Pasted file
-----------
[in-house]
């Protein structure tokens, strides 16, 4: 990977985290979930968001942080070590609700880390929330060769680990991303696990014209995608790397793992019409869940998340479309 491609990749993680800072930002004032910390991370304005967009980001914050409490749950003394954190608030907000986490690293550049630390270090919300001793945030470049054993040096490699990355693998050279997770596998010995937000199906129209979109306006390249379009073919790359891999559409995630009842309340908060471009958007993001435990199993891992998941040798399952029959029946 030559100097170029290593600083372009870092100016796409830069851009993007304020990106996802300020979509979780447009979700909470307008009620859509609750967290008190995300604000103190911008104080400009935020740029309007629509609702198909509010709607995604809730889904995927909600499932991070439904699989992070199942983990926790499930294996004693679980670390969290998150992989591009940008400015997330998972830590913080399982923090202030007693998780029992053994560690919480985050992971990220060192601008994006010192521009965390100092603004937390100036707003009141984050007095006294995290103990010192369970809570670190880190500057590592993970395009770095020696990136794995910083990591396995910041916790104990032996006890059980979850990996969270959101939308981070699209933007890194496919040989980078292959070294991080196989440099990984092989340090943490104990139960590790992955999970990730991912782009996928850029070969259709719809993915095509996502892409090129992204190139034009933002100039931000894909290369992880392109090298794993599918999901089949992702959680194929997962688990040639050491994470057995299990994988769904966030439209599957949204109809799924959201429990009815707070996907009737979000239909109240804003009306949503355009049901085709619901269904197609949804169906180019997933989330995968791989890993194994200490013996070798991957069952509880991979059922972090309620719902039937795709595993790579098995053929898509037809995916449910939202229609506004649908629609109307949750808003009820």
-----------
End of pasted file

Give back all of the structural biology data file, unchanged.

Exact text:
[in-house]
């Protein structure tokens, strides 16, 4: 990977985290979930968001942080070590609700880390929330060769680990991303696990014209995608790397793992019409869940998340479309 491609990749993680800072930002004032910390991370304005967009980001914050409490749950003394954190608030907000986490690293550049630390270090919300001793945030470049054993040096490699990355693998050279997770596998010995937000199906129209979109306006390249379009073919790359891999559409995630009842309340908060471009958007993001435990199993891992998941040798399952029959029946 030559100097170029290593600083372009870092100016796409830069851009993007304020990106996802300020979509979780447009979700909470307008009620859509609750967290008190995300604000103190911008104080400009935020740029309007629509609702198909509010709607995604809730889904995927909600499932991070439904699989992070199942983990926790499930294996004693679980670390969290998150992989591009940008400015997330998972830590913080399982923090202030007693998780029992053994560690919480985050992971990220060192601008994006010192521009965390100092603004937390100036707003009141984050007095006294995290103990010192369970809570670190880190500057590592993970395009770095020696990136794995910083990591396995910041916790104990032996006890059980979850990996969270959101939308981070699209933007890194496919040989980078292959070294991080196989440099990984092989340090943490104990139960590790992955999970990730991912782009996928850029070969259709719809993915095509996502892409090129992204190139034009933002100039931000894909290369992880392109090298794993599918999901089949992702959680194929997962688990040639050491994470057995299990994988769904966030439209599957949204109809799924959201429990009815707070996907009737979000239909109240804003009306949503355009049901085709619901269904197609949804169906180019997933989330995968791989890993194994200490013996070798991957069952509880991979059922972090309620719902039937795709595993790579098995053929898509037809995916449910939202229609506004649908629609109307949750808003009820």